Black-headed Gull checking its undercarriage in the mirror.

This Lesser Black-backed was the only gull with enough self-respect to ignore bread.

Cormorants are rarely appealing birds.

Don't be fooled, this Tufted Duck was loitering with the bread-addicts.

Just after the above phone shot, the squally drizzle returned and I headed back to the car. Some reading this may well remember my disdain for hybidised and feral wildfowl. Just look at the state of this pair ...

Feral Swan Goose, noisy, ugly, yuck.

Plumage is almost right, but just look at the size of this drake - looks like it's been eating Mallards.

Thursday, 9 January 2020

Many Micros

During 2019, a relatively new moth recorder in the north-east of Leics. set out to add lots of dots to the VC55 map. He did an incredibly fantastic job of it, running traps throughout the year spread out across the region, plus checking leaf-mines, adding dots to many previously innaccessible and/or underrecorded tetrads. Inevitably during this process he came across a lot of micros that were not immediately identifiable to him, and some these were collected and labelled for future scrutiny. I say some, but I think there are a good couple of 100 or more. Anyway, I offered to have a go at picking out anything identifiable without gen det, and segregating others for priority gen det. That was right at the end of November, and I knew it would not be something I could pick up immediately. As it happens, with the family break at Centreparcs the start of December, work commitments and Christmas they've been sat on my desk awaiting attention.

The main problem with these is going to be that they've been saved in small paper parcels, and some have more than one specimen inside. And I've got three plastic tubs full of them. I'm going to delve in this weekend and make a start; it will be interesting to see what's in there!

Anyway, whilst doing that I will be continuing to cause myself hearing damage with more of this type stuff what I have been listening to this week:

Saturday, 4 January 2020

2020 Moth List

We've had a relatively mild spell, but I've not been tempted to go to the effort of putting out the moth trap as yet. For one thing it is still too dark in the mornings to empty before heading off to work, and last night I was out at the local football ground watching the LCFC U23s give Wolves a pasting. Tonight I'm at the KP for some FA Cup action, so I doubt the trap will be out until next weekend at the earliest unless there is a ridiculously tempting mild night.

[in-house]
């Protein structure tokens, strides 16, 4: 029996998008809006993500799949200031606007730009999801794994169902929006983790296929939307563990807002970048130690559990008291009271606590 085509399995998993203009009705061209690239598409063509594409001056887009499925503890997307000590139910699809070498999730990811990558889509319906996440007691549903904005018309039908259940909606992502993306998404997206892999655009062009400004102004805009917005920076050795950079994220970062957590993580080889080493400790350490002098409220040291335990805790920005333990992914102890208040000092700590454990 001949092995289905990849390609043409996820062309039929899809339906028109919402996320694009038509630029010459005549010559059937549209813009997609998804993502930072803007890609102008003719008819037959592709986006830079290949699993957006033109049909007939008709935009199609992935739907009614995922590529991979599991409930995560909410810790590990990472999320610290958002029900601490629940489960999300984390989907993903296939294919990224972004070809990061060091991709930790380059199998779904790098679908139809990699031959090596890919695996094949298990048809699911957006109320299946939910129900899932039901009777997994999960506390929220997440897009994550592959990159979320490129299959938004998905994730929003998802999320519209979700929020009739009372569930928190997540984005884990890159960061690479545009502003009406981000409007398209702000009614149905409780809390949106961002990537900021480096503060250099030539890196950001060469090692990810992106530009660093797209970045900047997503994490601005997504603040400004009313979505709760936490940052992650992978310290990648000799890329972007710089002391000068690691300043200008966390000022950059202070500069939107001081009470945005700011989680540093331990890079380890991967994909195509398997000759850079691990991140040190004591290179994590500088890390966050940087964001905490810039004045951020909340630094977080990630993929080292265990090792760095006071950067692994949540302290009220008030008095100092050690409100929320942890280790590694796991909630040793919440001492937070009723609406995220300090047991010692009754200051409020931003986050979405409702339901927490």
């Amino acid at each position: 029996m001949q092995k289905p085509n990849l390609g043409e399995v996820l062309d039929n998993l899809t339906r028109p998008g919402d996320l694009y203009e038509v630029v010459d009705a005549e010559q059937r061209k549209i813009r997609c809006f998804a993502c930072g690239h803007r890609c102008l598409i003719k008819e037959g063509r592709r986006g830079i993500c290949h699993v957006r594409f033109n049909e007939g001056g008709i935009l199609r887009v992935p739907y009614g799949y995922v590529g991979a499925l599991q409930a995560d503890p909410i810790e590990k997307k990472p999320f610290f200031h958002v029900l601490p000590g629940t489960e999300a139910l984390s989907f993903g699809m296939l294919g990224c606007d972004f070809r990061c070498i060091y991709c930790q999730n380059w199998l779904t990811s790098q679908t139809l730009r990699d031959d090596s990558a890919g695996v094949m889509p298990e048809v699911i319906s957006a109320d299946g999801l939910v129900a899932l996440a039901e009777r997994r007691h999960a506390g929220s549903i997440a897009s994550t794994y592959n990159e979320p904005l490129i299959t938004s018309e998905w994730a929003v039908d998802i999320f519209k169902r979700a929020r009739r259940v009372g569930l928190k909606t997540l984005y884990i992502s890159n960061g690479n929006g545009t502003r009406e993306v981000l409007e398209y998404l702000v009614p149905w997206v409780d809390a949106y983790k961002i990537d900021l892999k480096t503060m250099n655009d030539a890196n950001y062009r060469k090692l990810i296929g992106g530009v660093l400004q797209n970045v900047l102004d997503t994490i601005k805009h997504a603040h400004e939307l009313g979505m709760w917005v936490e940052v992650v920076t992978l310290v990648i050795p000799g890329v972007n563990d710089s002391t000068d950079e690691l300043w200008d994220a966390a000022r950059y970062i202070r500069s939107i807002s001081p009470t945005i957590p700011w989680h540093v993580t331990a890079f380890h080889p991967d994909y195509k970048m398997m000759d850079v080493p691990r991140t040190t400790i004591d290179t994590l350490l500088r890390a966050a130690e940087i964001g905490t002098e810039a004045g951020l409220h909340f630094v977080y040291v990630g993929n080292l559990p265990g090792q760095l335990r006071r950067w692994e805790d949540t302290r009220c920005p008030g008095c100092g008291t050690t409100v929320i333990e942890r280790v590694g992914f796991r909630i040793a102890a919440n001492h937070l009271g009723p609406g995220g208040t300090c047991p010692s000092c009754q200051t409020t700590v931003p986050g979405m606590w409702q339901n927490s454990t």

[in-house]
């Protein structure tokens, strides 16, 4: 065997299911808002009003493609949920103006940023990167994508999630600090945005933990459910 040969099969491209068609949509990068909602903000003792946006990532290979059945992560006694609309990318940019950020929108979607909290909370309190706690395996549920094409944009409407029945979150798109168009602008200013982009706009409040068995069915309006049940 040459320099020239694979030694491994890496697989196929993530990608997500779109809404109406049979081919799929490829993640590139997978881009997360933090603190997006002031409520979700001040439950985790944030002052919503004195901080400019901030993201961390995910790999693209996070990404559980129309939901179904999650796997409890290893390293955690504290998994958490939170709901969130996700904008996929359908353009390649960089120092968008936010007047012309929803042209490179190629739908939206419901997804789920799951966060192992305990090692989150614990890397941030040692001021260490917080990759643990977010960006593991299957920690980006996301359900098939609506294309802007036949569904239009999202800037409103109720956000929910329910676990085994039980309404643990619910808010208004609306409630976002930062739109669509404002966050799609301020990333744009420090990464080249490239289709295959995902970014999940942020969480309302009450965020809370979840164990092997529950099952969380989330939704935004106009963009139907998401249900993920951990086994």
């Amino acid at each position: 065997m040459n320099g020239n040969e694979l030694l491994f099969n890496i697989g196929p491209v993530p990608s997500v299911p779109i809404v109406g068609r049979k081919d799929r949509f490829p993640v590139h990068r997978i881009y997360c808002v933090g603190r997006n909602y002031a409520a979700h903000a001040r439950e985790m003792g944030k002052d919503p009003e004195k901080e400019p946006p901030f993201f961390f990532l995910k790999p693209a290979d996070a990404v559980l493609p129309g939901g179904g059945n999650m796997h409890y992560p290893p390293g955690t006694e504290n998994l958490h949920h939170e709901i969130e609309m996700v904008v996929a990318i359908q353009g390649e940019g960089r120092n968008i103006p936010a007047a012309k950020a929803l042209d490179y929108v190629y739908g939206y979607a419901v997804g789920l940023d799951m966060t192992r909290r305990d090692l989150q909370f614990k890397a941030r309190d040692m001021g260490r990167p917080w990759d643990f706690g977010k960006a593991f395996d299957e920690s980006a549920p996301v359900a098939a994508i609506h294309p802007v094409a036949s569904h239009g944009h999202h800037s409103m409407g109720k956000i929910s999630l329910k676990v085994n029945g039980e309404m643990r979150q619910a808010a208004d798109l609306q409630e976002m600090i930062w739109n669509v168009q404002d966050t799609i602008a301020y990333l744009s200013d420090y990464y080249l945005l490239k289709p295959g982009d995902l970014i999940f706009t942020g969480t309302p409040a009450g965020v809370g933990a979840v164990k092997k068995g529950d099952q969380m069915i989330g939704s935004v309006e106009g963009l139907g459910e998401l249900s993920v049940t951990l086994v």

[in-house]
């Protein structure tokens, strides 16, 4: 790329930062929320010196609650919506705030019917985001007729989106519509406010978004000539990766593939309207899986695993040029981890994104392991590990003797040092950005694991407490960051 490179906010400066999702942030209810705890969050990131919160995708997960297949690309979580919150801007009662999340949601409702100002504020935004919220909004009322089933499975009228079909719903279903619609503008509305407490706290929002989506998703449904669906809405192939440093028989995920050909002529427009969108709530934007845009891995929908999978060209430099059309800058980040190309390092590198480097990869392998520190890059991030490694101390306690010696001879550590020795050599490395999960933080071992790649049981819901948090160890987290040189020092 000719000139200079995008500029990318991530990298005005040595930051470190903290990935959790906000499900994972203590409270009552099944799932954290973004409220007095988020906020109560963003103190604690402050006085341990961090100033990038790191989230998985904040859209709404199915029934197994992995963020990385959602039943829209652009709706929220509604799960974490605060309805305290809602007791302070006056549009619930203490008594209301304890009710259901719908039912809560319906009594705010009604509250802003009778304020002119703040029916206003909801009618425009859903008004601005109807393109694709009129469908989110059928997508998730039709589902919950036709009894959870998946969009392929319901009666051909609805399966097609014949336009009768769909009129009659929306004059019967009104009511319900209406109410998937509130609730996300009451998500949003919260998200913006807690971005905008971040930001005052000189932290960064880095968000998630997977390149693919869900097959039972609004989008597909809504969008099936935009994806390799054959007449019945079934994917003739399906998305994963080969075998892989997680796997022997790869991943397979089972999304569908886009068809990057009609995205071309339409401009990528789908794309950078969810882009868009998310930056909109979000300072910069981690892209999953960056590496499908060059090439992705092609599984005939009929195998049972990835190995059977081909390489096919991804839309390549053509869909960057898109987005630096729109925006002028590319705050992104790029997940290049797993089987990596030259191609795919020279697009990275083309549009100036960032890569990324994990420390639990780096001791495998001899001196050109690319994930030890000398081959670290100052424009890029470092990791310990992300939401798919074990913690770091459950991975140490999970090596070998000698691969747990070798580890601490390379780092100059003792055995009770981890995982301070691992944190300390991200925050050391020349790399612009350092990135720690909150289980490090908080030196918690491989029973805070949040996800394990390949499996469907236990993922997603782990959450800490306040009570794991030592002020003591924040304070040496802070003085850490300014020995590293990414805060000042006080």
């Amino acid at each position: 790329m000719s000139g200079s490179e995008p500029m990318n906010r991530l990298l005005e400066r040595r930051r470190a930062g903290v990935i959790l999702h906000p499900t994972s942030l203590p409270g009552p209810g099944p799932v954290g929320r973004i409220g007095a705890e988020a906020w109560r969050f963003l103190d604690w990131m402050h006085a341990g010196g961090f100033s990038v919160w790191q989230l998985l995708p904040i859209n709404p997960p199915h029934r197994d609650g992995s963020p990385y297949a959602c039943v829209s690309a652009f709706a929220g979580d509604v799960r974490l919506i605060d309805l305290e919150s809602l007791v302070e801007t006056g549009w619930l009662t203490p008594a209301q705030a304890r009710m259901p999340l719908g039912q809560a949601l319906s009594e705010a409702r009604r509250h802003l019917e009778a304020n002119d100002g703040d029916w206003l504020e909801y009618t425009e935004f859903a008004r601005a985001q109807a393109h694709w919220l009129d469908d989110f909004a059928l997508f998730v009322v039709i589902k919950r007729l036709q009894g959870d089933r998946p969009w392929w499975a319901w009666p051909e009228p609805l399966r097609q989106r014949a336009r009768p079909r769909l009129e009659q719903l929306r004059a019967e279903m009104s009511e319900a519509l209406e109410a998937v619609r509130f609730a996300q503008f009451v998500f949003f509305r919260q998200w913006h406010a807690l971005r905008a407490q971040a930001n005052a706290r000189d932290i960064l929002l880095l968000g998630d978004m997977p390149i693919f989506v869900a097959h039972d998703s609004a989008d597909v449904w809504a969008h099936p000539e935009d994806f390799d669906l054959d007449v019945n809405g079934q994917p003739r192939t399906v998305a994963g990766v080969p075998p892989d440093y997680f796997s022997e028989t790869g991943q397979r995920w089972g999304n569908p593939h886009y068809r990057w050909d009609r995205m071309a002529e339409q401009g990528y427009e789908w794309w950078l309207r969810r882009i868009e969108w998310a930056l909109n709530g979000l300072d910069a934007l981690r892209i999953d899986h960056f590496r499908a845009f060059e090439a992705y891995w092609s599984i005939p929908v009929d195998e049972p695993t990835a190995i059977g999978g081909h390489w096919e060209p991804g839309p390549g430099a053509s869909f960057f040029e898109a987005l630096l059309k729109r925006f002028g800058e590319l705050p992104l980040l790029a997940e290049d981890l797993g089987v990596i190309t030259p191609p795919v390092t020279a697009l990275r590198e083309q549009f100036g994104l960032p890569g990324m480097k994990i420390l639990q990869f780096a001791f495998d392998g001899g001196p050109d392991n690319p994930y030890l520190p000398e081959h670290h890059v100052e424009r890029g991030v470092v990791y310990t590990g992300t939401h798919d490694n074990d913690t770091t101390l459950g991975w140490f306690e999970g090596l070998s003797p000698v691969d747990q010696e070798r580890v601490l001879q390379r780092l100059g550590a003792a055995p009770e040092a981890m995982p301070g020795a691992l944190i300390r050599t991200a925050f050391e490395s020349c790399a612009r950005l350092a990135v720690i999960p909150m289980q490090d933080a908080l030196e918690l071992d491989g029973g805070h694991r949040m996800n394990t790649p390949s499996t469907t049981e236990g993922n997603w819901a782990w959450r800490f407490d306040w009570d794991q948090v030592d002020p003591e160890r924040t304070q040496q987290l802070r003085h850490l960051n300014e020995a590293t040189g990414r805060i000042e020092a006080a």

I have been putting on a 12W Blacklight LED bulb though, operated in an old outdoor light fitting that is still up tucked on the side of our porch out of sight. And I have moths on the 2020 garden list already. x2 Early Moths on 01/01/2020 and this worn Winter Moth last night.

The bottom end of the garden is still a bog, though this morning whilst grabbing a couple of leaves I had a look at the Hart's-tongue Fern and there are definite Psychoides spp. mines. I'll leave them be for a while before trying to work out what they are.

Whilst the garden is damp, one thing I must make some effort on before the spring is checking out the various molluscs around the garden again. There must be a chance that something new has moved in.

Wednesday, 1 January 2020


A couple of weeks or so ago, me and Nichola had to nip down to North Devon on a Santa run. We headed down on the Saturday, and back again on Sunday afternoon. It was such a necessarily brief visit that we didn't even get to see the sea! So on the way home whilst chatting, we tacitly agreed that it would be good to head to the North Norfolk coast for some fresh air on New Year's Day. A beach walk is something we've enjoyed many times when staying in Devon over the festive period, but not something we can do in land-locked Leics. Of course, whilst we were chatting about this, in my head we were heading to Snettisham/Titchwell/Holme - somewhere that I could point my optics at birds. Nichola of course was thinking of nothing more than a bracing walk along a beach, with no hides or scopes involved.